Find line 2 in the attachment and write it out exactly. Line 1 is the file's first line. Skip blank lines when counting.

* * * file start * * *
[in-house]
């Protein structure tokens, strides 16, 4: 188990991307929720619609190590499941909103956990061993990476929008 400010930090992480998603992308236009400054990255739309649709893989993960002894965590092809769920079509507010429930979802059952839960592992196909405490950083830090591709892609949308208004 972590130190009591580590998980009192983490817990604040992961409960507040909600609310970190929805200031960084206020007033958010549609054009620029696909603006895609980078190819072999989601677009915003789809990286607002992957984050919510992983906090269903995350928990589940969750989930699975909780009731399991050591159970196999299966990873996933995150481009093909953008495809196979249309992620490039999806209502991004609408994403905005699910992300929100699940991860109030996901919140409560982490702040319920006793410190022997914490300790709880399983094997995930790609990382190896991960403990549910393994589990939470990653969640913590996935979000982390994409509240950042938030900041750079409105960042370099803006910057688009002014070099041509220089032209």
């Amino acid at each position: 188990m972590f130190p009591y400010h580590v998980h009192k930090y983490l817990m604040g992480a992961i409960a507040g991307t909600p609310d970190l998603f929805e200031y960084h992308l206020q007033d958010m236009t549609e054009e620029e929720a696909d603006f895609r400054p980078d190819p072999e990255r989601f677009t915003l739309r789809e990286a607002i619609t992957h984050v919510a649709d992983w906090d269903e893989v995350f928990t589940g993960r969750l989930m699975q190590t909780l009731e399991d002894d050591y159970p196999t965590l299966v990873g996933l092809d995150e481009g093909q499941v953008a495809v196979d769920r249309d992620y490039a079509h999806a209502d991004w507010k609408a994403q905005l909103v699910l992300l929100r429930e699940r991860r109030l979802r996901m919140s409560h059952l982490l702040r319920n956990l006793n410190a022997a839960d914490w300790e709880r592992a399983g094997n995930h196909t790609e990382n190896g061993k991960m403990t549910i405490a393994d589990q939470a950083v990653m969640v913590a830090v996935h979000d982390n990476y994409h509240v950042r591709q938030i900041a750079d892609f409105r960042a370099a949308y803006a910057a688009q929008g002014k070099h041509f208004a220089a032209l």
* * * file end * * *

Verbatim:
């Protein structure tokens, strides 16, 4: 188990991307929720619609190590499941909103956990061993990476929008 400010930090992480998603992308236009400054990255739309649709893989993960002894965590092809769920079509507010429930979802059952839960592992196909405490950083830090591709892609949308208004 972590130190009591580590998980009192983490817990604040992961409960507040909600609310970190929805200031960084206020007033958010549609054009620029696909603006895609980078190819072999989601677009915003789809990286607002992957984050919510992983906090269903995350928990589940969750989930699975909780009731399991050591159970196999299966990873996933995150481009093909953008495809196979249309992620490039999806209502991004609408994403905005699910992300929100699940991860109030996901919140409560982490702040319920006793410190022997914490300790709880399983094997995930790609990382190896991960403990549910393994589990939470990653969640913590996935979000982390994409509240950042938030900041750079409105960042370099803006910057688009002014070099041509220089032209």